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Innovation, Disruption, and the Customer Buying Journey

I spent 3 1/2 hours in a car dealership recently and it led me to explore the topic of innovation. I was commenting to my wife on how puzzling it is to me that the standard customer experience model at most car dealerships continues to be meeting with a sales person in their office, with a big elevated manager’s desk out in the middle of the floor.

We’ve all likely experienced the routine. You work with your sales person and possibly negotiate. They leave you in the office several times as they go talk to the manager at the big desk.

Even if your purchase is as cut and dry as ours was, simply buying out our lease for a previously set price by Ford, it still involves elements of this seemingly antiquated process. Even if your salespeople and the manager seem nice and trustworthy, as was the case for us this week, it left us with a feeling of “are we getting taken advantage of in some way?”

Clearly those feelings we experienced aren’t unique, and that’s what spurred the likes of CarMax and Carvana. They provide you with a car buying experience that is much more streamlined and removes that old car sales approach. You buy the car based on a set price.

So, how are CarMax and Carvana doing? CarMax recently did 8.01 Billion dollars in sales in a quarterly report, up 128% year over year. Carvana did 3.34 Billion dollars in sales and is up 198% year over year.

What did CarMax and Carvana do? What did Uber do that allowed it to disrupt the taxi cab industry? They all started with the customer experience and how they want to purchase.

The customer buying journey is a big topic these days in sales and marketing circles, and for great reason. It customizes the process around what the customer actually wants when they want it. It’s also nothing new to the last decade as we’ve witnessed the rise of Uber, Air BNB, and CarMax.

Your smartphone is a result of this method of innovation and disruption. The iPhone came out in 2007.

Blackberry phones had a 20% market share in 2009. By 2013 it was less than 2%.

One of the most influential video clips I’ve seen as I started my business 18 months ago, is this clip from Steve Jobs shortly after he rejoined Apple in 1997. In a question/answer session at the Worldwide Developer Conference, someone in the audience told Jobs it was clear he had no idea what he was talking about in relation to Java script and Open Doc.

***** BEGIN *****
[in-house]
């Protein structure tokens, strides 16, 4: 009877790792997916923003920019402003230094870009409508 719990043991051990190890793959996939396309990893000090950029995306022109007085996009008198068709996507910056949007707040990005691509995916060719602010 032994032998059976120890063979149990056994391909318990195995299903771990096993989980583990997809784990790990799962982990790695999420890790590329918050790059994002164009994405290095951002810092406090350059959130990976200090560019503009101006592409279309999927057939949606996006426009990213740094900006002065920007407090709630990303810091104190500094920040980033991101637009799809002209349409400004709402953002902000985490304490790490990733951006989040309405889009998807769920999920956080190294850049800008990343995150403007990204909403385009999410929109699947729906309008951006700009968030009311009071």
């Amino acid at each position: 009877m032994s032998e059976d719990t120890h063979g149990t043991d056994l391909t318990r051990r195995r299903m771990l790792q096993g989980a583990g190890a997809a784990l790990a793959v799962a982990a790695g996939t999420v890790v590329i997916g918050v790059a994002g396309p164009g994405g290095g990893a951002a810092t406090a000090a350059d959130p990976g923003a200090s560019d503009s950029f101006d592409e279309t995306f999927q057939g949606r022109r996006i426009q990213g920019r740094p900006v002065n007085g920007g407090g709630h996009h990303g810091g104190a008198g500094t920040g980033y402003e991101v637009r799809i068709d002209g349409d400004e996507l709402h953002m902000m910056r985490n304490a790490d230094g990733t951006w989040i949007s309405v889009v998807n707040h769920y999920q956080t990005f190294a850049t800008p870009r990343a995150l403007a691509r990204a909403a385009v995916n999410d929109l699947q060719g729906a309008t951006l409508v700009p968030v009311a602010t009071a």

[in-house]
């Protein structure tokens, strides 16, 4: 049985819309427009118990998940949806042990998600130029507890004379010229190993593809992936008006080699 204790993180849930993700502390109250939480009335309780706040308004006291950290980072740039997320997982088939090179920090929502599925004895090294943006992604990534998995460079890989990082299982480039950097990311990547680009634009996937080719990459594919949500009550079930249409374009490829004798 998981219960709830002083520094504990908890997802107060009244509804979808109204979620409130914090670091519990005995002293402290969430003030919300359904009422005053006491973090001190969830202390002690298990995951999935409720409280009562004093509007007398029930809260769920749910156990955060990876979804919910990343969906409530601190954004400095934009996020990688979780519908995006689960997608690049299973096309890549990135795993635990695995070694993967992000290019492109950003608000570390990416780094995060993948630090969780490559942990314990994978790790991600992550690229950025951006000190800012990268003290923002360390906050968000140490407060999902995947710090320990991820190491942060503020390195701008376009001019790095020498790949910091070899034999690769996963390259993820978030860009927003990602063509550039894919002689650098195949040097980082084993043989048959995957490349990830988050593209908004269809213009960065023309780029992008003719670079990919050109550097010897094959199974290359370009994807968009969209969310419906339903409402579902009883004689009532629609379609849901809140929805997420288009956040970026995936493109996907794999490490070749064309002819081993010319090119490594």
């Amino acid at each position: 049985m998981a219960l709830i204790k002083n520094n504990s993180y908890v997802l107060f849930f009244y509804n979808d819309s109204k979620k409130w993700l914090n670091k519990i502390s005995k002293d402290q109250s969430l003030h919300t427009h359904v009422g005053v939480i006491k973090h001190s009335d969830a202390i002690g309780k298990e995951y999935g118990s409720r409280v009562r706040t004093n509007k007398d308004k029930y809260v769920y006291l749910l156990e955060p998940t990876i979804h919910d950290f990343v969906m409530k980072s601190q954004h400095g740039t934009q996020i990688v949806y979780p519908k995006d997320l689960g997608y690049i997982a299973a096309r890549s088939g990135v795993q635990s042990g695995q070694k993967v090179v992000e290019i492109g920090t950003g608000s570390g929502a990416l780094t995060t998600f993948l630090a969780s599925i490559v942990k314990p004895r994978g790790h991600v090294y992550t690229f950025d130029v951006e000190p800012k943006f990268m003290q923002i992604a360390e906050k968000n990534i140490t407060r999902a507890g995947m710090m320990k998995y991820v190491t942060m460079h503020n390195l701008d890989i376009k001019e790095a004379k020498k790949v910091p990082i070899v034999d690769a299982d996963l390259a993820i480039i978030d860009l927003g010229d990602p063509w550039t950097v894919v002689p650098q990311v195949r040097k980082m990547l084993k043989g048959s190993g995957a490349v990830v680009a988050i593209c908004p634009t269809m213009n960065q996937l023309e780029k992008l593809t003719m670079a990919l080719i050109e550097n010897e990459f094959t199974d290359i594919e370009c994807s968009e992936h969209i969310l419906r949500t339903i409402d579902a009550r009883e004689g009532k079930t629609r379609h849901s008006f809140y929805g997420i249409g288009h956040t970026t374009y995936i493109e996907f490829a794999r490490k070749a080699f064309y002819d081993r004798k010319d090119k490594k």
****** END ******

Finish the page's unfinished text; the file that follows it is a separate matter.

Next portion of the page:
While I personally don’t know much if anything about those software programs, Jobs’ answer blew me away. He said, “One of the hardest things when you’re trying to effect change is that people like this gentlemen are right, in certain areas.”

He went on to say something that I’ll never forget “You have to start with the customer experience and work backwards to the technology. You can’t start with the technology and figure out where you’re going to sell it.”

Jobs went on to say, “I’ve made this mistake probably more than anybody in this room. And I’ve got the scar tissue to prove it. As we have tried to come up with a strategy and a vision for Apple, it started with what incredible benefits can we give to the customer, where can we take the customer? Not sitting down with the engineers and figure out what awesome technology we have and how are we going to market that?”

Wow! What an answer right after being insulted!

I assure you I needed to hear that. As a storyteller I love to tell stories that are interesting to me! That’s great, but why would someone want to pay me for that? What I’ve learned through this Steve Jobs clip, from business mentors of mine, and some great business books is that I’ve got to start with the customer first.

I wish I could sit here and tell you I’ve mastered it, but I haven’t. I’m growing my business and finding where I can add value to my clients. The beauty is my clients have great stories that will help them achieve their goals. And that’s what I’m doing, helping them to uncover the right authentic story they have to reach their ideal target audience.

It’s easy for all of us to start with our skills, competencies, and what we can offer. None of those are bad or even wrong. We just have to start with our customer or audience first, and then figure out how our skills help them.

I hope you leave with inspiration on how to look for ways to innovate and disrupt whatever field you’re in.



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